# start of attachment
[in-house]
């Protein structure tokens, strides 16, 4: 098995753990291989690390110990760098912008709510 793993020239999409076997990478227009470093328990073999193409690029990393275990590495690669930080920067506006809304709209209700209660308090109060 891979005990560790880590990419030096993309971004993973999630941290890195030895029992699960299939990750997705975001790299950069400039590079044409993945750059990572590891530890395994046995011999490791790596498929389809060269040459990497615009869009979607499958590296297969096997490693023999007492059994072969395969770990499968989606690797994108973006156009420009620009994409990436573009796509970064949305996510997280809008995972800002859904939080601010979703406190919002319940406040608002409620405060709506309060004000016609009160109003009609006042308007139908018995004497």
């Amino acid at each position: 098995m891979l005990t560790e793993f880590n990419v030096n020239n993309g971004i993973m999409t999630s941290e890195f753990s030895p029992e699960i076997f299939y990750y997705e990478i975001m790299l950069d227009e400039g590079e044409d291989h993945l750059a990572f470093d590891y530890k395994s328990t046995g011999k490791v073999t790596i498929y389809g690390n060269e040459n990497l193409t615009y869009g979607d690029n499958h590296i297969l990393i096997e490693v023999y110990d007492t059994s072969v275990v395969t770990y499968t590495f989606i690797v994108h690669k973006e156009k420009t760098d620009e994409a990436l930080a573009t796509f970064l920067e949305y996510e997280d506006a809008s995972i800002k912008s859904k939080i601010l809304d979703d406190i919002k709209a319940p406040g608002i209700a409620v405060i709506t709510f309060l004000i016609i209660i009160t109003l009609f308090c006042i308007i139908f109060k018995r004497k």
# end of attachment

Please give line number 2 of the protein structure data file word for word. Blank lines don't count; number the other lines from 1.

């Protein structure tokens, strides 16, 4: 098995753990291989690390110990760098912008709510 793993020239999409076997990478227009470093328990073999193409690029990393275990590495690669930080920067506006809304709209209700209660308090109060 891979005990560790880590990419030096993309971004993973999630941290890195030895029992699960299939990750997705975001790299950069400039590079044409993945750059990572590891530890395994046995011999490791790596498929389809060269040459990497615009869009979607499958590296297969096997490693023999007492059994072969395969770990499968989606690797994108973006156009420009620009994409990436573009796509970064949305996510997280809008995972800002859904939080601010979703406190919002319940406040608002409620405060709506309060004000016609009160109003009609006042308007139908018995004497």